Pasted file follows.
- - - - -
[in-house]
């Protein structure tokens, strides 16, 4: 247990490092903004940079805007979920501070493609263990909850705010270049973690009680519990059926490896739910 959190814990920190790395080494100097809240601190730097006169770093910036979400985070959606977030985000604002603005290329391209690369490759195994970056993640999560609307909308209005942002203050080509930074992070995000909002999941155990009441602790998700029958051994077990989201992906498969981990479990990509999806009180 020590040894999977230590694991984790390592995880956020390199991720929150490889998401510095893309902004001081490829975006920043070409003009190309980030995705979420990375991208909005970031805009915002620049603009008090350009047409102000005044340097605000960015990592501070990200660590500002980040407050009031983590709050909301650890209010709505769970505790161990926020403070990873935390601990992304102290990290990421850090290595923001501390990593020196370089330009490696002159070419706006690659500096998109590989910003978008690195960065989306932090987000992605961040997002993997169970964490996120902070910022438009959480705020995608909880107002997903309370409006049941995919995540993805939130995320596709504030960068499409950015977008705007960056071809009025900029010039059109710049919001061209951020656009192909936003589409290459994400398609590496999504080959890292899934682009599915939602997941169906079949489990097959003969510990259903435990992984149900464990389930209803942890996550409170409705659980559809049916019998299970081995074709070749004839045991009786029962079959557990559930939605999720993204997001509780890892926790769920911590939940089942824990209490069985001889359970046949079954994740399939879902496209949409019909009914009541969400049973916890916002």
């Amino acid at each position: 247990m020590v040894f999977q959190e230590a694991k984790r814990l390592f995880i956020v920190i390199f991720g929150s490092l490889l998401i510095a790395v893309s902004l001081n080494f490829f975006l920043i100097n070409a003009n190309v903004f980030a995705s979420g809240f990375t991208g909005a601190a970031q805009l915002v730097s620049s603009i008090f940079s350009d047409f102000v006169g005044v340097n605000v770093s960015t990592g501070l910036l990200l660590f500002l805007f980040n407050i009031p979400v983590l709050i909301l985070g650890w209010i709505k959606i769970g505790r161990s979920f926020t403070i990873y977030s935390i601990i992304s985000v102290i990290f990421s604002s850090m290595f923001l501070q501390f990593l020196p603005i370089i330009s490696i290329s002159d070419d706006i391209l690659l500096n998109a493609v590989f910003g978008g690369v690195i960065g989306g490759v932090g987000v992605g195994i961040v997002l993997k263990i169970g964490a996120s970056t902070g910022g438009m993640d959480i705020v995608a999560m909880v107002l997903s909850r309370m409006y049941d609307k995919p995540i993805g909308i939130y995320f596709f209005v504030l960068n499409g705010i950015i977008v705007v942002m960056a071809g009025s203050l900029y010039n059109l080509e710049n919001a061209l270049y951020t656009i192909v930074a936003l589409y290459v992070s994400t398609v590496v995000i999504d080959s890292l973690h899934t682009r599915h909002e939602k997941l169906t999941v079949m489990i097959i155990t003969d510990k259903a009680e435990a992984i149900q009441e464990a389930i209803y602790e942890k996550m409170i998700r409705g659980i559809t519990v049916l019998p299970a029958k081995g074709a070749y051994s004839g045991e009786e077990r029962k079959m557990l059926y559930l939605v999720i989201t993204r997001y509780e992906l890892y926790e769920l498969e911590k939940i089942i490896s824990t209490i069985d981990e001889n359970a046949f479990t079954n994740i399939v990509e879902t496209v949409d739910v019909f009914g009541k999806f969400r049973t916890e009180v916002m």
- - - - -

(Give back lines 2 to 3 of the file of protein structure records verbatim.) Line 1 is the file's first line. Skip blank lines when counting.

């Protein structure tokens, strides 16, 4: 247990490092903004940079805007979920501070493609263990909850705010270049973690009680519990059926490896739910 959190814990920190790395080494100097809240601190730097006169770093910036979400985070959606977030985000604002603005290329391209690369490759195994970056993640999560609307909308209005942002203050080509930074992070995000909002999941155990009441602790998700029958051994077990989201992906498969981990479990990509999806009180 020590040894999977230590694991984790390592995880956020390199991720929150490889998401510095893309902004001081490829975006920043070409003009190309980030995705979420990375991208909005970031805009915002620049603009008090350009047409102000005044340097605000960015990592501070990200660590500002980040407050009031983590709050909301650890209010709505769970505790161990926020403070990873935390601990992304102290990290990421850090290595923001501390990593020196370089330009490696002159070419706006690659500096998109590989910003978008690195960065989306932090987000992605961040997002993997169970964490996120902070910022438009959480705020995608909880107002997903309370409006049941995919995540993805939130995320596709504030960068499409950015977008705007960056071809009025900029010039059109710049919001061209951020656009192909936003589409290459994400398609590496999504080959890292899934682009599915939602997941169906079949489990097959003969510990259903435990992984149900464990389930209803942890996550409170409705659980559809049916019998299970081995074709070749004839045991009786029962079959557990559930939605999720993204997001509780890892926790769920911590939940089942824990209490069985001889359970046949079954994740399939879902496209949409019909009914009541969400049973916890916002």
């Amino acid at each position: 247990m020590v040894f999977q959190e230590a694991k984790r814990l390592f995880i956020v920190i390199f991720g929150s490092l490889l998401i510095a790395v893309s902004l001081n080494f490829f975006l920043i100097n070409a003009n190309v903004f980030a995705s979420g809240f990375t991208g909005a601190a970031q805009l915002v730097s620049s603009i008090f940079s350009d047409f102000v006169g005044v340097n605000v770093s960015t990592g501070l910036l990200l660590f500002l805007f980040n407050i009031p979400v983590l709050i909301l985070g650890w209010i709505k959606i769970g505790r161990s979920f926020t403070i990873y977030s935390i601990i992304s985000v102290i990290f990421s604002s850090m290595f923001l501070q501390f990593l020196p603005i370089i330009s490696i290329s002159d070419d706006i391209l690659l500096n998109a493609v590989f910003g978008g690369v690195i960065g989306g490759v932090g987000v992605g195994i961040v997002l993997k263990i169970g964490a996120s970056t902070g910022g438009m993640d959480i705020v995608a999560m909880v107002l997903s909850r309370m409006y049941d609307k995919p995540i993805g909308i939130y995320f596709f209005v504030l960068n499409g705010i950015i977008v705007v942002m960056a071809g009025s203050l900029y010039n059109l080509e710049n919001a061209l270049y951020t656009i192909v930074a936003l589409y290459v992070s994400t398609v590496v995000i999504d080959s890292l973690h899934t682009r599915h909002e939602k997941l169906t999941v079949m489990i097959i155990t003969d510990k259903a009680e435990a992984i149900q009441e464990a389930i209803y602790e942890k996550m409170i998700r409705g659980i559809t519990v049916l019998p299970a029958k081995g074709a070749y051994s004839g045991e009786e077990r029962k079959m557990l059926y559930l939605v999720i989201t993204r997001y509780e992906l890892y926790e769920l498969e911590k939940i089942i490896s824990t209490i069985d981990e001889n359970a046949f479990t079954n994740i399939v990509e879902t496209v949409d739910v019909f009914g009541k999806f969400r049973t916890e009180v916002m």